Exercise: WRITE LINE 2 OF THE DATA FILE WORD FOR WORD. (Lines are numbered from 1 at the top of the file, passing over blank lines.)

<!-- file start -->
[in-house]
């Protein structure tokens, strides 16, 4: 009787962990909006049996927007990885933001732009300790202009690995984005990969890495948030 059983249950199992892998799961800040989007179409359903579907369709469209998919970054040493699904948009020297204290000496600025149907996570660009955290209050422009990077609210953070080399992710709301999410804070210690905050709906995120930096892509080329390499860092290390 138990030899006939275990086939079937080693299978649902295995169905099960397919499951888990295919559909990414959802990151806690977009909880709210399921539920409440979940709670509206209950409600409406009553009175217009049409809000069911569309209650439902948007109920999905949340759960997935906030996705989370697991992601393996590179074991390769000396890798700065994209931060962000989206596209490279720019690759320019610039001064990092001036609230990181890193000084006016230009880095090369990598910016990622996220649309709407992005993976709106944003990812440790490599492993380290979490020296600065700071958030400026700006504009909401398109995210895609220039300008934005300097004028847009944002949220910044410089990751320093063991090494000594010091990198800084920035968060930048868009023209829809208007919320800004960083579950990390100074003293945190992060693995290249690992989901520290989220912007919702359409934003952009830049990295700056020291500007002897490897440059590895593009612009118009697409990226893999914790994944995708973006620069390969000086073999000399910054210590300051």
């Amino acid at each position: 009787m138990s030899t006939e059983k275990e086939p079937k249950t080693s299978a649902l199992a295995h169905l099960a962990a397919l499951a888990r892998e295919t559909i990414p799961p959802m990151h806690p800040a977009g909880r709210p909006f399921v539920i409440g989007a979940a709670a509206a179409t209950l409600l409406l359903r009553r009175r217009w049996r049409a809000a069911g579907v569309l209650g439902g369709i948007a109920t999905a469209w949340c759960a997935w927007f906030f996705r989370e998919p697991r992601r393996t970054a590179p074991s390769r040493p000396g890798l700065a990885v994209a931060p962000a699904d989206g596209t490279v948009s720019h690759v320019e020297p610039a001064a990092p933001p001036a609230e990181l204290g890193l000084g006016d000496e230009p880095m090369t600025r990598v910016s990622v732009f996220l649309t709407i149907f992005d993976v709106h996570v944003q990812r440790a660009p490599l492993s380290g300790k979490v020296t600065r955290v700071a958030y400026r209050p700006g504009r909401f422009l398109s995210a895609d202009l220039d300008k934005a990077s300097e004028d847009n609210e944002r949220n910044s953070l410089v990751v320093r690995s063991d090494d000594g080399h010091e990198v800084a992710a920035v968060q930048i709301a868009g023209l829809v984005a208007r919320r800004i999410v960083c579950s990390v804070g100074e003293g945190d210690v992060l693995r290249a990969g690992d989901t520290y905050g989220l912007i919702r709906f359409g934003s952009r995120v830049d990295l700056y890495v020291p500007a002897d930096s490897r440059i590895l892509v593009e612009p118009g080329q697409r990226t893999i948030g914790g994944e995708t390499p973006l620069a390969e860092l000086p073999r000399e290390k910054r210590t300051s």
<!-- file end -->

């Protein structure tokens, strides 16, 4: 009787962990909006049996927007990885933001732009300790202009690995984005990969890495948030 059983249950199992892998799961800040989007179409359903579907369709469209998919970054040493699904948009020297204290000496600025149907996570660009955290209050422009990077609210953070080399992710709301999410804070210690905050709906995120930096892509080329390499860092290390 138990030899006939275990086939079937080693299978649902295995169905099960397919499951888990295919559909990414959802990151806690977009909880709210399921539920409440979940709670509206209950409600409406009553009175217009049409809000069911569309209650439902948007109920999905949340759960997935906030996705989370697991992601393996590179074991390769000396890798700065994209931060962000989206596209490279720019690759320019610039001064990092001036609230990181890193000084006016230009880095090369990598910016990622996220649309709407992005993976709106944003990812440790490599492993380290979490020296600065700071958030400026700006504009909401398109995210895609220039300008934005300097004028847009944002949220910044410089990751320093063991090494000594010091990198800084920035968060930048868009023209829809208007919320800004960083579950990390100074003293945190992060693995290249690992989901520290989220912007919702359409934003952009830049990295700056020291500007002897490897440059590895593009612009118009697409990226893999914790994944995708973006620069390969000086073999000399910054210590300051």